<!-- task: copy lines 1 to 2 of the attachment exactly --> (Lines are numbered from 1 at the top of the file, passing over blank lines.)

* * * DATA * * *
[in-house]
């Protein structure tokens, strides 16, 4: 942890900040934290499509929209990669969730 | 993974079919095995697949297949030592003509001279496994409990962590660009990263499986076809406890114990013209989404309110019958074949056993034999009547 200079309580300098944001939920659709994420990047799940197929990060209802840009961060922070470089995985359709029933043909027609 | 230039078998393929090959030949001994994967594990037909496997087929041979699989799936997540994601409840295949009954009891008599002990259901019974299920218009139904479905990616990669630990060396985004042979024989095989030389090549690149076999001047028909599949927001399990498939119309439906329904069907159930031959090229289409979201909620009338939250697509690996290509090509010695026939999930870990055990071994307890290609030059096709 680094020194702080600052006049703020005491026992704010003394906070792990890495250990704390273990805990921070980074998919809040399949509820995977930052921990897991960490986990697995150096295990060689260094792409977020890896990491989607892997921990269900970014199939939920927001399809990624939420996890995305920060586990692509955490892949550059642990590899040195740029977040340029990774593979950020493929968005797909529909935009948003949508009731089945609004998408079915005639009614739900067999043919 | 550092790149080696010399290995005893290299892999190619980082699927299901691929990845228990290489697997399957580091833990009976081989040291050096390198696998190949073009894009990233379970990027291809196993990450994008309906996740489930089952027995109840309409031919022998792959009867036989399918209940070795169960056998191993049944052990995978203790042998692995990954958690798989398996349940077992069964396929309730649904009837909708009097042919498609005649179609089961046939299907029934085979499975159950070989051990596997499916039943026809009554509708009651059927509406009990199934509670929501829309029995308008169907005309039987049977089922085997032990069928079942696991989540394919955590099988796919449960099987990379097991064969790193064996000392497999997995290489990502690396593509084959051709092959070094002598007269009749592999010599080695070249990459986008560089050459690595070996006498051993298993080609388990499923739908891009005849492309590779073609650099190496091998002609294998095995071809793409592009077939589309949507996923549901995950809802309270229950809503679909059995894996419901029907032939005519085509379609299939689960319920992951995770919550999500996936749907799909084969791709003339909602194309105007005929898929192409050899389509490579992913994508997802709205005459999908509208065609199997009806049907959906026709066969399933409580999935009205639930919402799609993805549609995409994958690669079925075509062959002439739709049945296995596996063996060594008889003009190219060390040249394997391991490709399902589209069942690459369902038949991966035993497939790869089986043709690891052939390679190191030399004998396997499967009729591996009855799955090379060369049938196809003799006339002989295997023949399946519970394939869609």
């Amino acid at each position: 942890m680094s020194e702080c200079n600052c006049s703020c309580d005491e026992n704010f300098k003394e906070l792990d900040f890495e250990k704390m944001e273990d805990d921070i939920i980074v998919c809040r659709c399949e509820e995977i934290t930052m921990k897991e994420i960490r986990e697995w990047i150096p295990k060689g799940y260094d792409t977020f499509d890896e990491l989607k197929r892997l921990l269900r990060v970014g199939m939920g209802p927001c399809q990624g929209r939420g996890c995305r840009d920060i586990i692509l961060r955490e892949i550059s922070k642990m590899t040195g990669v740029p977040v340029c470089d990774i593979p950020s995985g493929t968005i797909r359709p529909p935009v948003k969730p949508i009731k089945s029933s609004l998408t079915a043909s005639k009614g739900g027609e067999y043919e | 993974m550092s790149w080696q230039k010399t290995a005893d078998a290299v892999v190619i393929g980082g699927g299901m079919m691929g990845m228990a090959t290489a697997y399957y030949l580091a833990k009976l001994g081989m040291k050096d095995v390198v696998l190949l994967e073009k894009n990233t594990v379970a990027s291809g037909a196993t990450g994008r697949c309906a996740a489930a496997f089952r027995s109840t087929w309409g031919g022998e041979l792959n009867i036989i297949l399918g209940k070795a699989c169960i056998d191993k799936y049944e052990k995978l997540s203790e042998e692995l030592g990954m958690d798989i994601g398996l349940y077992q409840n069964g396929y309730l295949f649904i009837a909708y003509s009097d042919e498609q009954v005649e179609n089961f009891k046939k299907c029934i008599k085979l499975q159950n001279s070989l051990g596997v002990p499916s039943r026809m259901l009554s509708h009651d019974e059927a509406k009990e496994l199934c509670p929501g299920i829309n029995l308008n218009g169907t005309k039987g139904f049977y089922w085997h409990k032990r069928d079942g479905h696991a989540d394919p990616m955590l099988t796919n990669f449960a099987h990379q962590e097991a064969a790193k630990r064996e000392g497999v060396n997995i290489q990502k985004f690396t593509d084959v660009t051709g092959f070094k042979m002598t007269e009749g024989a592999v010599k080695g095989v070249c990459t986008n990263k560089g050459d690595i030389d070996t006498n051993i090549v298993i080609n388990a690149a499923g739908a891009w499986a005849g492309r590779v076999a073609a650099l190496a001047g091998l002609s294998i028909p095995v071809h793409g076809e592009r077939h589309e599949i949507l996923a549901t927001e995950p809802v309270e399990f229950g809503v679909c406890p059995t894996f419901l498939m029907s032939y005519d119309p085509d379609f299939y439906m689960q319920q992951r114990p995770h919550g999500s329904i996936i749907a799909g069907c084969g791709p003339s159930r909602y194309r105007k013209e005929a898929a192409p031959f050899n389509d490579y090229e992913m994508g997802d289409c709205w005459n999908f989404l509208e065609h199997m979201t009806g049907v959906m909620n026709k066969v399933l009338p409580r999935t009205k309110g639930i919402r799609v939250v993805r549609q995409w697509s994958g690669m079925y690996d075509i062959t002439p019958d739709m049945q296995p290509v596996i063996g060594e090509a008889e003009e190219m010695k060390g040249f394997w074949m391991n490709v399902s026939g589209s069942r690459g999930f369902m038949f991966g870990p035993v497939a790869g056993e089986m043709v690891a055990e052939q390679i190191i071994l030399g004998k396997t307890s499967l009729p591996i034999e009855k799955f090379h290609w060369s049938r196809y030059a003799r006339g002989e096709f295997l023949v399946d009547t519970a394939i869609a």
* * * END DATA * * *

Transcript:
[in-house]
């Protein structure tokens, strides 16, 4: 942890900040934290499509929209990669969730 | 993974079919095995697949297949030592003509001279496994409990962590660009990263499986076809406890114990013209989404309110019958074949056993034999009547 200079309580300098944001939920659709994420990047799940197929990060209802840009961060922070470089995985359709029933043909027609 | 230039078998393929090959030949001994994967594990037909496997087929041979699989799936997540994601409840295949009954009891008599002990259901019974299920218009139904479905990616990669630990060396985004042979024989095989030389090549690149076999001047028909599949927001399990498939119309439906329904069907159930031959090229289409979201909620009338939250697509690996290509090509010695026939999930870990055990071994307890290609030059096709 680094020194702080600052006049703020005491026992704010003394906070792990890495250990704390273990805990921070980074998919809040399949509820995977930052921990897991960490986990697995150096295990060689260094792409977020890896990491989607892997921990269900970014199939939920927001399809990624939420996890995305920060586990692509955490892949550059642990590899040195740029977040340029990774593979950020493929968005797909529909935009948003949508009731089945609004998408079915005639009614739900067999043919 | 550092790149080696010399290995005893290299892999190619980082699927299901691929990845228990290489697997399957580091833990009976081989040291050096390198696998190949073009894009990233379970990027291809196993990450994008309906996740489930089952027995109840309409031919022998792959009867036989399918209940070795169960056998191993049944052990995978203790042998692995990954958690798989398996349940077992069964396929309730649904009837909708009097042919498609005649179609089961046939299907029934085979499975159950070989051990596997499916039943026809009554509708009651059927509406009990199934509670929501829309029995308008169907005309039987049977089922085997032990069928079942696991989540394919955590099988796919449960099987990379097991064969790193064996000392497999997995290489990502690396593509084959051709092959070094002598007269009749592999010599080695070249990459986008560089050459690595070996006498051993298993080609388990499923739908891009005849492309590779073609650099190496091998002609294998095995071809793409592009077939589309949507996923549901995950809802309270229950809503679909059995894996419901029907032939005519085509379609299939689960319920992951995770919550999500996936749907799909084969791709003339909602194309105007005929898929192409050899389509490579992913994508997802709205005459999908509208065609199997009806049907959906026709066969399933409580999935009205639930919402799609993805549609995409994958690669079925075509062959002439739709049945296995596996063996060594008889003009190219060390040249394997391991490709399902589209069942690459369902038949991966035993497939790869089986043709690891052939390679190191030399004998396997499967009729591996009855799955090379060369049938196809003799006339002989295997023949399946519970394939869609």